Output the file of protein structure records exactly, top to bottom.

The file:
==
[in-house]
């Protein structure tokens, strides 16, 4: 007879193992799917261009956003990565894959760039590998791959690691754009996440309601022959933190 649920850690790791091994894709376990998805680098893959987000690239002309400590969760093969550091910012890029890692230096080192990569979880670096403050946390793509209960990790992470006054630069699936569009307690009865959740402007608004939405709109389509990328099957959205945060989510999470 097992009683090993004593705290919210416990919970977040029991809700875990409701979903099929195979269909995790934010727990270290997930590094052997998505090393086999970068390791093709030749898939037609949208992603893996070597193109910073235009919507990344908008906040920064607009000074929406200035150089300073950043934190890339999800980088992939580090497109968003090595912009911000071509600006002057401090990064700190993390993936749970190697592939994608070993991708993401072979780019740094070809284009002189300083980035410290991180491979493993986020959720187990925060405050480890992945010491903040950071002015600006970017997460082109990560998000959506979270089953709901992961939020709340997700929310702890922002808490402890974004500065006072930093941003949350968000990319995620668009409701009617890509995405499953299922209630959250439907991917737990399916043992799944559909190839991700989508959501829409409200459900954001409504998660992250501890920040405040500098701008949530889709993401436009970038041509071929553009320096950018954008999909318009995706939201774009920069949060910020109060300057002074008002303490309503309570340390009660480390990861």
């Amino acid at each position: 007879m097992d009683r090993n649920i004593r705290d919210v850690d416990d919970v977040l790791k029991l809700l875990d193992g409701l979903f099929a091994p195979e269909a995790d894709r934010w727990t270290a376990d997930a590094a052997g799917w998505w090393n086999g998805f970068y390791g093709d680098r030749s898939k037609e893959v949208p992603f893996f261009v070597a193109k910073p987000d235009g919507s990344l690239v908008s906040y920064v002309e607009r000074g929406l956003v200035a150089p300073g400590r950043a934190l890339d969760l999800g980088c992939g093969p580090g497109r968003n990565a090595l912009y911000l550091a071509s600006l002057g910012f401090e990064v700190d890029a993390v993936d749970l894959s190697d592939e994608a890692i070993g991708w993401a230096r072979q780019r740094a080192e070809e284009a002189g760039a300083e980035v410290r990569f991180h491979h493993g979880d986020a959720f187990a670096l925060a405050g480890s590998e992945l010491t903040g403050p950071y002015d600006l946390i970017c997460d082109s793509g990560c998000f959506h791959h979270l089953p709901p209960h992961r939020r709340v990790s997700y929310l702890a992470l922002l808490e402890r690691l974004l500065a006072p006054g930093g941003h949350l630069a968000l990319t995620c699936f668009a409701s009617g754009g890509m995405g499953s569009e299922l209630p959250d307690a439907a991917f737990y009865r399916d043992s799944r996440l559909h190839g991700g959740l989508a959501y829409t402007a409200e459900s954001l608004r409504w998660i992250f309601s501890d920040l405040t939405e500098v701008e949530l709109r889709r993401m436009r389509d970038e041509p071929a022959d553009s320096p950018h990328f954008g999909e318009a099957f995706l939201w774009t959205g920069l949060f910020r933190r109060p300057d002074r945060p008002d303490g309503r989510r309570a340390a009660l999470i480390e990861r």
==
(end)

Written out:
[in-house]
């Protein structure tokens, strides 16, 4: 007879193992799917261009956003990565894959760039590998791959690691754009996440309601022959933190 649920850690790791091994894709376990998805680098893959987000690239002309400590969760093969550091910012890029890692230096080192990569979880670096403050946390793509209960990790992470006054630069699936569009307690009865959740402007608004939405709109389509990328099957959205945060989510999470 097992009683090993004593705290919210416990919970977040029991809700875990409701979903099929195979269909995790934010727990270290997930590094052997998505090393086999970068390791093709030749898939037609949208992603893996070597193109910073235009919507990344908008906040920064607009000074929406200035150089300073950043934190890339999800980088992939580090497109968003090595912009911000071509600006002057401090990064700190993390993936749970190697592939994608070993991708993401072979780019740094070809284009002189300083980035410290991180491979493993986020959720187990925060405050480890992945010491903040950071002015600006970017997460082109990560998000959506979270089953709901992961939020709340997700929310702890922002808490402890974004500065006072930093941003949350968000990319995620668009409701009617890509995405499953299922209630959250439907991917737990399916043992799944559909190839991700989508959501829409409200459900954001409504998660992250501890920040405040500098701008949530889709993401436009970038041509071929553009320096950018954008999909318009995706939201774009920069949060910020109060300057002074008002303490309503309570340390009660480390990861």
């Amino acid at each position: 007879m097992d009683r090993n649920i004593r705290d919210v850690d416990d919970v977040l790791k029991l809700l875990d193992g409701l979903f099929a091994p195979e269909a995790d894709r934010w727990t270290a376990d997930a590094a052997g799917w998505w090393n086999g998805f970068y390791g093709d680098r030749s898939k037609e893959v949208p992603f893996f261009v070597a193109k910073p987000d235009g919507s990344l690239v908008s906040y920064v002309e607009r000074g929406l956003v200035a150089p300073g400590r950043a934190l890339d969760l999800g980088c992939g093969p580090g497109r968003n990565a090595l912009y911000l550091a071509s600006l002057g910012f401090e990064v700190d890029a993390v993936d749970l894959s190697d592939e994608a890692i070993g991708w993401a230096r072979q780019r740094a080192e070809e284009a002189g760039a300083e980035v410290r990569f991180h491979h493993g979880d986020a959720f187990a670096l925060a405050g480890s590998e992945l010491t903040g403050p950071y002015d600006l946390i970017c997460d082109s793509g990560c998000f959506h791959h979270l089953p709901p209960h992961r939020r709340v990790s997700y929310l702890a992470l922002l808490e402890r690691l974004l500065a006072p006054g930093g941003h949350l630069a968000l990319t995620c699936f668009a409701s009617g754009g890509m995405g499953s569009e299922l209630p959250d307690a439907a991917f737990y009865r399916d043992s799944r996440l559909h190839g991700g959740l989508a959501y829409t402007a409200e459900s954001l608004r409504w998660i992250f309601s501890d920040l405040t939405e500098v701008e949530l709109r889709r993401m436009r389509d970038e041509p071929a022959d553009s320096p950018h990328f954008g999909e318009a099957f995706l939201w774009t959205g920069l949060f910020r933190r109060p300057d002074r945060p008002d303490g309503r989510r309570a340390a009660l999470i480390e990861r």